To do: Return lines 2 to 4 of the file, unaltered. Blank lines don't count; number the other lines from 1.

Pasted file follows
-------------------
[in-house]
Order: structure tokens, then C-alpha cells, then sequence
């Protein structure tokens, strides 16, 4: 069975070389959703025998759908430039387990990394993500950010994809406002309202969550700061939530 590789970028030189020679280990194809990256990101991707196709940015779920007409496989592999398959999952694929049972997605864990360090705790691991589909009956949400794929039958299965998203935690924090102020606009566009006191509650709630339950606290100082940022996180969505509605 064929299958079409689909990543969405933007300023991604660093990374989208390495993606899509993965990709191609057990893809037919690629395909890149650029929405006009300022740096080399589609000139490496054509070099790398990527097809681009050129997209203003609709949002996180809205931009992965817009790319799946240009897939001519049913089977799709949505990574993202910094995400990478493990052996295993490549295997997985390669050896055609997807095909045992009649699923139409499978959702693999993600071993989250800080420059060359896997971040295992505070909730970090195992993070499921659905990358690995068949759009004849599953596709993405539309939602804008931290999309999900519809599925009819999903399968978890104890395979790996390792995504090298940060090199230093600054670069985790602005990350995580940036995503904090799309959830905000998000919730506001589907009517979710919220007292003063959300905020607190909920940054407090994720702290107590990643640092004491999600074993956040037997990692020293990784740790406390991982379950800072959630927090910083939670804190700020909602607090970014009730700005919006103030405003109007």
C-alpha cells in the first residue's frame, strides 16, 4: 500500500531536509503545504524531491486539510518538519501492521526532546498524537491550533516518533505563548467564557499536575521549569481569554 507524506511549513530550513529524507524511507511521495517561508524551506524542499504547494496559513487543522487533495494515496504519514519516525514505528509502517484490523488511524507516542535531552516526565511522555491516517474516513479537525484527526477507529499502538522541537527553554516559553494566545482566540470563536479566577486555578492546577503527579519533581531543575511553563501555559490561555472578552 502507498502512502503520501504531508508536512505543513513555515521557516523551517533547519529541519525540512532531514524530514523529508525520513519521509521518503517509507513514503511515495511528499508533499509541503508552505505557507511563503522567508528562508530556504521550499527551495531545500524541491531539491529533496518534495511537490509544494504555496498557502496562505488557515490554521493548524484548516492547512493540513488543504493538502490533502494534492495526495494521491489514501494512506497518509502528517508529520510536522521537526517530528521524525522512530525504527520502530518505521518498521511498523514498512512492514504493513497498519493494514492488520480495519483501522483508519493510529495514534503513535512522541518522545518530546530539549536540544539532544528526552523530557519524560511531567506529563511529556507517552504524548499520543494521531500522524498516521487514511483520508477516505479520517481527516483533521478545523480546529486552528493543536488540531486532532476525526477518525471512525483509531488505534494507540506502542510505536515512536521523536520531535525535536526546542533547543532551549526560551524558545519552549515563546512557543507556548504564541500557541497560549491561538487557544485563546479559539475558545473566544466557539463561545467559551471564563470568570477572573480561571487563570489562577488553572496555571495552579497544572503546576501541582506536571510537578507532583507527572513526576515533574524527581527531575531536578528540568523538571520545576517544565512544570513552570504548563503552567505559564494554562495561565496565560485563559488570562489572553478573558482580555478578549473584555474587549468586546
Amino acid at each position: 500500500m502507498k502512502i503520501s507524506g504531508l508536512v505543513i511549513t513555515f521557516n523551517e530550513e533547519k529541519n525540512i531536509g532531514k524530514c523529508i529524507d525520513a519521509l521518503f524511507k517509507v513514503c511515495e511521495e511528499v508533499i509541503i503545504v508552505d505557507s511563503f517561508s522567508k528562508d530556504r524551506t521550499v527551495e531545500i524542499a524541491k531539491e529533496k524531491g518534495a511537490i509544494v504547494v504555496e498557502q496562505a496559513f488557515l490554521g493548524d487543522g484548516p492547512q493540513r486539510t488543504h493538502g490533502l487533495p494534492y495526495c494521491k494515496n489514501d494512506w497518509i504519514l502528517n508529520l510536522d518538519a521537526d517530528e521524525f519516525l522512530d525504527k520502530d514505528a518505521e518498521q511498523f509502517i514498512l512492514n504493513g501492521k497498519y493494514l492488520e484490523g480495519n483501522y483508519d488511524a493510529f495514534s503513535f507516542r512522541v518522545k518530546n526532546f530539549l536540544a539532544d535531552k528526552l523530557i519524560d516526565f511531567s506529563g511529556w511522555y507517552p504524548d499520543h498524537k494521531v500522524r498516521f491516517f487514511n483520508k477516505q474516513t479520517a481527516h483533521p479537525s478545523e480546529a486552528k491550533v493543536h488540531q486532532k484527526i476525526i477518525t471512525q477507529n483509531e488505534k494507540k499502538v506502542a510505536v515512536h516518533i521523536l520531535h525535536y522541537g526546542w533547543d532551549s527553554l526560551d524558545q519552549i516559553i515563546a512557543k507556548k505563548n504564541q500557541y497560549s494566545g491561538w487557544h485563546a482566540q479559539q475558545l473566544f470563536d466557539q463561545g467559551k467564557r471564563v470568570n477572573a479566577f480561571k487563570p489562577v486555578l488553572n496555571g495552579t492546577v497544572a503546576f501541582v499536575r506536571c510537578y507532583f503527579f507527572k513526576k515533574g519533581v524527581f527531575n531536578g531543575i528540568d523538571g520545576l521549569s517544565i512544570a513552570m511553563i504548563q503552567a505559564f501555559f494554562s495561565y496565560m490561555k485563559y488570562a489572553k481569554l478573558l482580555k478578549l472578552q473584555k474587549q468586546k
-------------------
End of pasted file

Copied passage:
Order: structure tokens, then C-alpha cells, then sequence
């Protein structure tokens, strides 16, 4: 069975070389959703025998759908430039387990990394993500950010994809406002309202969550700061939530 590789970028030189020679280990194809990256990101991707196709940015779920007409496989592999398959999952694929049972997605864990360090705790691991589909009956949400794929039958299965998203935690924090102020606009566009006191509650709630339950606290100082940022996180969505509605 064929299958079409689909990543969405933007300023991604660093990374989208390495993606899509993965990709191609057990893809037919690629395909890149650029929405006009300022740096080399589609000139490496054509070099790398990527097809681009050129997209203003609709949002996180809205931009992965817009790319799946240009897939001519049913089977799709949505990574993202910094995400990478493990052996295993490549295997997985390669050896055609997807095909045992009649699923139409499978959702693999993600071993989250800080420059060359896997971040295992505070909730970090195992993070499921659905990358690995068949759009004849599953596709993405539309939602804008931290999309999900519809599925009819999903399968978890104890395979790996390792995504090298940060090199230093600054670069985790602005990350995580940036995503904090799309959830905000998000919730506001589907009517979710919220007292003063959300905020607190909920940054407090994720702290107590990643640092004491999600074993956040037997990692020293990784740790406390991982379950800072959630927090910083939670804190700020909602607090970014009730700005919006103030405003109007």
C-alpha cells in the first residue's frame, strides 16, 4: 500500500531536509503545504524531491486539510518538519501492521526532546498524537491550533516518533505563548467564557499536575521549569481569554 507524506511549513530550513529524507524511507511521495517561508524551506524542499504547494496559513487543522487533495494515496504519514519516525514505528509502517484490523488511524507516542535531552516526565511522555491516517474516513479537525484527526477507529499502538522541537527553554516559553494566545482566540470563536479566577486555578492546577503527579519533581531543575511553563501555559490561555472578552 502507498502512502503520501504531508508536512505543513513555515521557516523551517533547519529541519525540512532531514524530514523529508525520513519521509521518503517509507513514503511515495511528499508533499509541503508552505505557507511563503522567508528562508530556504521550499527551495531545500524541491531539491529533496518534495511537490509544494504555496498557502496562505488557515490554521493548524484548516492547512493540513488543504493538502490533502494534492495526495494521491489514501494512506497518509502528517508529520510536522521537526517530528521524525522512530525504527520502530518505521518498521511498523514498512512492514504493513497498519493494514492488520480495519483501522483508519493510529495514534503513535512522541518522545518530546530539549536540544539532544528526552523530557519524560511531567506529563511529556507517552504524548499520543494521531500522524498516521487514511483520508477516505479520517481527516483533521478545523480546529486552528493543536488540531486532532476525526477518525471512525483509531488505534494507540506502542510505536515512536521523536520531535525535536526546542533547543532551549526560551524558545519552549515563546512557543507556548504564541500557541497560549491561538487557544485563546479559539475558545473566544466557539463561545467559551471564563470568570477572573480561571487563570489562577488553572496555571495552579497544572503546576501541582506536571510537578507532583507527572513526576515533574524527581527531575531536578528540568523538571520545576517544565512544570513552570504548563503552567505559564494554562495561565496565560485563559488570562489572553478573558482580555478578549473584555474587549468586546